ENDEAVOR Japan, a single-arm trial of Japanese subjects with a primary endpoint of TVF at nine months, reflects the consistent results of the ENDEAVOR clinical program overall and contributed to the regulatory approval of the Endeavor DES in Japan. At two years, the TVF rate in ENDEAVOR Japan was 8.7%, comparable to the same measure in other trials of the Endeavor DES, and there have been no instances of definite/probable stent thrombosis (early, late or very late), with predictably low rates of death (2.2%) and MI (2.2%).

The Endeavor DES received the CE mark in August 2005 and was approved by the FDA in February 2008.

Study reports DuraHeart benefits

Terumo Heart (Ann Arbor, Michigan) said a study reported in the European Journal of Cardio-Thoracic Surgery (EJCTS) indicates that the company's DuraHeart Left Ventricular Assist System shows sustained benefits in providing safe and reliable long-term circulatory support with an improved survival rate and an acceptable adverse event rate in advanced heart failure patients who were eligible for transplantation.

These conclusions, based on the European experience with DuraHeart, the first active magnetically levitated centrifugal left ventricular assist system, were published online in EJCTS.

The DuraHeart System is the first third-generation rotary blood pump designed for long-term patient support that incorporates a centrifugal flow rotary pump with an active magnetically levitated impeller featuring three position sensors and magnetic coils that optimize blood flow, while minimizing device wear and tear.

The DuraHeart System pump is implanted in a pocket created in the abdomen. When the pump is activated, the impeller position is precisely controlled by the electromagnets and sensors to keep it centered within the blood chamber.

The European study includes 68 patients who received the DuraHeart Left Ventricular Assist System between January 2004 and July 2008, including 33 treated as part of the European multi-center clinical trial (Germany, Austria, and France) and 35 treated in the post-trial period.

All patients were classified with end-stage heart failure and were on approved lists to receive donor hearts (bridge to transplant). Terumo Heart, a subsidiary of Terumo Corp. (Tokyo), sponsored the trial.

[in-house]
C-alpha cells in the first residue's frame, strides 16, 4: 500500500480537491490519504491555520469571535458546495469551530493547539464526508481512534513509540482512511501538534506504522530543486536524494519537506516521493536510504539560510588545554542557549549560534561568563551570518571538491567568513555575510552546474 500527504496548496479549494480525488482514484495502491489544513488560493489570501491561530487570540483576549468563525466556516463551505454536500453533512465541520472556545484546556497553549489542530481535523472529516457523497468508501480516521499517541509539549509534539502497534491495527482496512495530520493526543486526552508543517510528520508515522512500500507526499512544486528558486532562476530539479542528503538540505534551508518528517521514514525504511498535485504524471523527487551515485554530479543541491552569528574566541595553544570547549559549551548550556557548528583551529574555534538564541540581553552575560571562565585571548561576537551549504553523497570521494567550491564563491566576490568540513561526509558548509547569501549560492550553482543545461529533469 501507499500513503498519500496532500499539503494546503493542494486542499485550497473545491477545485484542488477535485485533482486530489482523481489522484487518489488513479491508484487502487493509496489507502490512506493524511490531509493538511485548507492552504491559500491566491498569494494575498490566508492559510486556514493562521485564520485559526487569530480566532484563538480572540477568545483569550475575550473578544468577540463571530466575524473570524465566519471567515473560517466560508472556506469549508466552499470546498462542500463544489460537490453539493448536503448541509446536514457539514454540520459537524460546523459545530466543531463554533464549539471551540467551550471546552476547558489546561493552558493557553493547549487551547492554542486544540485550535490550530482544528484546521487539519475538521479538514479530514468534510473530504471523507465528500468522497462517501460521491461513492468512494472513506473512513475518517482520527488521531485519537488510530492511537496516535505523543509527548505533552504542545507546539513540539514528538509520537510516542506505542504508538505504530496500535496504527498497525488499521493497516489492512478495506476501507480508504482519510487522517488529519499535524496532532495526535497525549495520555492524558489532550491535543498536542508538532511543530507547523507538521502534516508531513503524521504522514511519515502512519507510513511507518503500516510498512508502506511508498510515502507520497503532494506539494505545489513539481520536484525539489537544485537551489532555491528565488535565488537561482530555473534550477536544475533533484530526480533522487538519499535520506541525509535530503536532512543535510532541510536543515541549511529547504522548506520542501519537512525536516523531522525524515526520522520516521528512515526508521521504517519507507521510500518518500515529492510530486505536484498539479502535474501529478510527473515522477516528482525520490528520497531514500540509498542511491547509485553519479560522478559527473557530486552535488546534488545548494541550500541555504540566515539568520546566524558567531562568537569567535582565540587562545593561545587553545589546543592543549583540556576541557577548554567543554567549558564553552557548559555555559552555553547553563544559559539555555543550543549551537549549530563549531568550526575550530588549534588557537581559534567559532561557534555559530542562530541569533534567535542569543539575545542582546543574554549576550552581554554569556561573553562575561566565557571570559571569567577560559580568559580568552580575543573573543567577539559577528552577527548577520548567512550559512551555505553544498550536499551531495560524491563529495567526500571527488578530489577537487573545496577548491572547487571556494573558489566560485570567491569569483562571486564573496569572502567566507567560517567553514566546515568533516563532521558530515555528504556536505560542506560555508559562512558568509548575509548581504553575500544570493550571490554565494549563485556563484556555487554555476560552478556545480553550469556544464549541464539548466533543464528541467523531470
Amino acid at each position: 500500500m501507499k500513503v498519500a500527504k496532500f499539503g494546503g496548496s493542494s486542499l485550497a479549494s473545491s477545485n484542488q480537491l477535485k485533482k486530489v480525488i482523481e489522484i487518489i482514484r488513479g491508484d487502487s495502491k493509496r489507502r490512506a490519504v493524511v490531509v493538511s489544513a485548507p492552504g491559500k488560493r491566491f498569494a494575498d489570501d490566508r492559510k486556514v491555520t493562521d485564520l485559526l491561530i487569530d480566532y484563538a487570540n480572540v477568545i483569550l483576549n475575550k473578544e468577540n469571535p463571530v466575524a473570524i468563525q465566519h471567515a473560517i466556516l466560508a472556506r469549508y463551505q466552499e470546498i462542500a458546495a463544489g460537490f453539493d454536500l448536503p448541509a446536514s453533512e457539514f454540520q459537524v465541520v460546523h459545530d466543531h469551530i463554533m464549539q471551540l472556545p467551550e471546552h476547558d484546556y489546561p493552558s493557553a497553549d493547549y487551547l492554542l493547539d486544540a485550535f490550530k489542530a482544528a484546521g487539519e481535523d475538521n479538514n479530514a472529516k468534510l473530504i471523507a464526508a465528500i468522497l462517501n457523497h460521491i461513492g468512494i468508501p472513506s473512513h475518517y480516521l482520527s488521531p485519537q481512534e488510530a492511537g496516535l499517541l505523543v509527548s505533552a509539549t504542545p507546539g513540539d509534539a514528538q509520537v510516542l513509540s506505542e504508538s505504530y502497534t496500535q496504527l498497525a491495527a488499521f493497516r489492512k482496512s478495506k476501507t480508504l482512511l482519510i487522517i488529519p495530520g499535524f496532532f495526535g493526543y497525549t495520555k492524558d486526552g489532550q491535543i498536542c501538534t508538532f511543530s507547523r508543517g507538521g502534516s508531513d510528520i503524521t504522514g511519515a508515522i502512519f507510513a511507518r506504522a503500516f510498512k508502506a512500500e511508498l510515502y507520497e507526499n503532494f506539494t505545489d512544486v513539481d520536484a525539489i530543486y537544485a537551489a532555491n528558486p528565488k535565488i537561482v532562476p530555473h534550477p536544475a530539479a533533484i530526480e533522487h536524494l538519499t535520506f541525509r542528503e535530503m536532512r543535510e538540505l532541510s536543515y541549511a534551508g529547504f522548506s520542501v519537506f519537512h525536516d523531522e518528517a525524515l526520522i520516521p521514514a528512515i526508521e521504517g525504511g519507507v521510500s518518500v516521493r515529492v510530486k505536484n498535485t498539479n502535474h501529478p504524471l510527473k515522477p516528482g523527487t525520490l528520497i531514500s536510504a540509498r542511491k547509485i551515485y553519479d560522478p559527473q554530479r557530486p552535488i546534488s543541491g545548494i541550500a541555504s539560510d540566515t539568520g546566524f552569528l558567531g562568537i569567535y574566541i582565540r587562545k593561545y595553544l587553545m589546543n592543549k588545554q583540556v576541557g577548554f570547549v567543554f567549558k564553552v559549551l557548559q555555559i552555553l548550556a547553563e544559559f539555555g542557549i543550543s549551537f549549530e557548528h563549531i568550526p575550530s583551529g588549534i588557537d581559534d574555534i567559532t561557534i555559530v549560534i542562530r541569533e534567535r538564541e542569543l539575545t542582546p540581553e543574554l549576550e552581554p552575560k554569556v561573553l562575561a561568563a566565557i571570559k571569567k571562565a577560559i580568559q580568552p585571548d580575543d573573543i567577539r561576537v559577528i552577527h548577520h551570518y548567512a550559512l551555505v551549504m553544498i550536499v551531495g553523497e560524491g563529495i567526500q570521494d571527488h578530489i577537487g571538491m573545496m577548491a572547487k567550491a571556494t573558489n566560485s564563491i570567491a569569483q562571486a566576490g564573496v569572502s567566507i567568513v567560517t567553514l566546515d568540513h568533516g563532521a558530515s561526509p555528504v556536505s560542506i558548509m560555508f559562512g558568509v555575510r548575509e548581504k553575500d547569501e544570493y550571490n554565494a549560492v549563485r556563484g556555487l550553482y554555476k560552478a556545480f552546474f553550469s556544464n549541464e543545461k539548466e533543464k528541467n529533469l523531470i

"In a patient population with advanced disease at imminent risk of death due to end-stage left ventricular failure and eligible for heart transplantation, the DuraHeart was safe and performed as intended," said Michiel Morshuis, MD, senior physician at the Clinic for Thoracic and Cardiovascular Surgery at the Heart and Diabetes Center North Rhine-Westphalia (Bad Oeynhausen, Germany). "We believe the device may have potential for long-term circulatory support not only as a bridge to transplant, but also for destination therapy."

Overall, the mean support duration for the study population ranged from 19 days to 1,148 days, with a cumulative duration of 45 years.

As of the publication date, 35 patients (51%) remained in ongoing treatment with DuraHeart, 18 patients had received heart transplants, one device was explanted and 14 patients died during support, with a median time to death of 62 days.

"Our European experience paved the way for our U.S. clinical trial, serving as a highly positive and important beginning to our plans for a broader global introduction of this much-needed technology," said Chisato Nojiri, MD, PhD, chairman and chief medical officer at Terumo Heart.

CE mark for Sorin pacemakers

Sorin Group (Milan, Italy), a company developing products for the treatment of cardiovascular diseases, reported CE-mark certification and market release of the Esprit pacemaker family in Europe. The Esprit pacemaker, the latest family in Sorin Group's pacemaker portfolio, is, according to the company, the world's smallest pacemaker, at 8cc, with no compromise on longevity.

Featuring a set of algorithms designed to help patient safety and delivering proven pacing therapies, Esprit follows the success of the Reply pacemaker launched in Europe in 2007, with a simplified user interface and SmartCheck for faster follow-ups.

Esprit includes a host of algorithms designed for patient safety: continuous lead impedance measurements to monitor the integrity of the lead, automatic adjustment of atrial and ventricular sensing, and ventricular auto-threshold to automatically adjust pacing output in case of changing thresholds.

Esprit includes Dplus, an automatic AV hysteresis algorithm designed to reduce right ventricular pacing. It also features SmartCheck, a tool designed for simplified device checks, which automates follow up tests at the click of a button.

The first Espirt pacemaker was implanted by Jonas H rnsten, MD, Cardiology Department, at Karolinska University Hospital (Stockholm, Sweden), site of the world's first pacemaker implant in 1958.